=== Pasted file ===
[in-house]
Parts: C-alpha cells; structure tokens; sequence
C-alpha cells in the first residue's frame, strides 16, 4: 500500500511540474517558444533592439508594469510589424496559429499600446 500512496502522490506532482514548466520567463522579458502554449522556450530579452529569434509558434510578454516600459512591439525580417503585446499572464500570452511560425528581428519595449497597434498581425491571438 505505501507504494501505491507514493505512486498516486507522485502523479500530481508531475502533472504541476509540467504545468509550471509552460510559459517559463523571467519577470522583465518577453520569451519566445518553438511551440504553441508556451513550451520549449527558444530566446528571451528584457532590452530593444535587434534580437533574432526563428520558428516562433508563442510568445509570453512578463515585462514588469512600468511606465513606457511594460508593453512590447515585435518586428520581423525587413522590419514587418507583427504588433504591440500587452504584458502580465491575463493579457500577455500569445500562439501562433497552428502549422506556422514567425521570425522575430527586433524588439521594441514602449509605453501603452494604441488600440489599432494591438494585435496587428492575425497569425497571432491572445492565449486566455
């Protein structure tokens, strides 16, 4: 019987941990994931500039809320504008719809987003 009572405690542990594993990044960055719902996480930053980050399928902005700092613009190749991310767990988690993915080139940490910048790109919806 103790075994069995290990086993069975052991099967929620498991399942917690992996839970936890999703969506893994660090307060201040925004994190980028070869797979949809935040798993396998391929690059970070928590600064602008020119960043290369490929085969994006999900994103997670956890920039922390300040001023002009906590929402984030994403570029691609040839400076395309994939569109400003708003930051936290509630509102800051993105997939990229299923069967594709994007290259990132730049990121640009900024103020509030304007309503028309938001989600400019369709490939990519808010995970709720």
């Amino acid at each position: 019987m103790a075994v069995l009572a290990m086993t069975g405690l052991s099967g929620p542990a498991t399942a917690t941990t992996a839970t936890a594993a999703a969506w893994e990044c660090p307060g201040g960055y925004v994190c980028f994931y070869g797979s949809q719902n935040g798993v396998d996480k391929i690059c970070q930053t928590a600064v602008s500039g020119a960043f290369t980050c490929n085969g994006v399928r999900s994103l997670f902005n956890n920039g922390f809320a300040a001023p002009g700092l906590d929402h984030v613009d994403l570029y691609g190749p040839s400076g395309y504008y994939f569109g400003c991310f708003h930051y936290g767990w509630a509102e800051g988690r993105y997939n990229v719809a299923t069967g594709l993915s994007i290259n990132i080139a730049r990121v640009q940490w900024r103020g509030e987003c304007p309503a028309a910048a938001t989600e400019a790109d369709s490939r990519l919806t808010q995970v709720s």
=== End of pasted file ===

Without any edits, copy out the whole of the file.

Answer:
[in-house]
Parts: C-alpha cells; structure tokens; sequence
C-alpha cells in the first residue's frame, strides 16, 4: 500500500511540474517558444533592439508594469510589424496559429499600446 500512496502522490506532482514548466520567463522579458502554449522556450530579452529569434509558434510578454516600459512591439525580417503585446499572464500570452511560425528581428519595449497597434498581425491571438 505505501507504494501505491507514493505512486498516486507522485502523479500530481508531475502533472504541476509540467504545468509550471509552460510559459517559463523571467519577470522583465518577453520569451519566445518553438511551440504553441508556451513550451520549449527558444530566446528571451528584457532590452530593444535587434534580437533574432526563428520558428516562433508563442510568445509570453512578463515585462514588469512600468511606465513606457511594460508593453512590447515585435518586428520581423525587413522590419514587418507583427504588433504591440500587452504584458502580465491575463493579457500577455500569445500562439501562433497552428502549422506556422514567425521570425522575430527586433524588439521594441514602449509605453501603452494604441488600440489599432494591438494585435496587428492575425497569425497571432491572445492565449486566455
């Protein structure tokens, strides 16, 4: 019987941990994931500039809320504008719809987003 009572405690542990594993990044960055719902996480930053980050399928902005700092613009190749991310767990988690993915080139940490910048790109919806 103790075994069995290990086993069975052991099967929620498991399942917690992996839970936890999703969506893994660090307060201040925004994190980028070869797979949809935040798993396998391929690059970070928590600064602008020119960043290369490929085969994006999900994103997670956890920039922390300040001023002009906590929402984030994403570029691609040839400076395309994939569109400003708003930051936290509630509102800051993105997939990229299923069967594709994007290259990132730049990121640009900024103020509030304007309503028309938001989600400019369709490939990519808010995970709720």
């Amino acid at each position: 019987m103790a075994v069995l009572a290990m086993t069975g405690l052991s099967g929620p542990a498991t399942a917690t941990t992996a839970t936890a594993a999703a969506w893994e990044c660090p307060g201040g960055y925004v994190c980028f994931y070869g797979s949809q719902n935040g798993v396998d996480k391929i690059c970070q930053t928590a600064v602008s500039g020119a960043f290369t980050c490929n085969g994006v399928r999900s994103l997670f902005n956890n920039g922390f809320a300040a001023p002009g700092l906590d929402h984030v613009d994403l570029y691609g190749p040839s400076g395309y504008y994939f569109g400003c991310f708003h930051y936290g767990w509630a509102e800051g988690r993105y997939n990229v719809a299923t069967g594709l993915s994007i290259n990132i080139a730049r990121v640009q940490w900024r103020g509030e987003c304007p309503a028309a910048a938001t989600e400019a790109d369709s490939r990519l919806t808010q995970v709720s």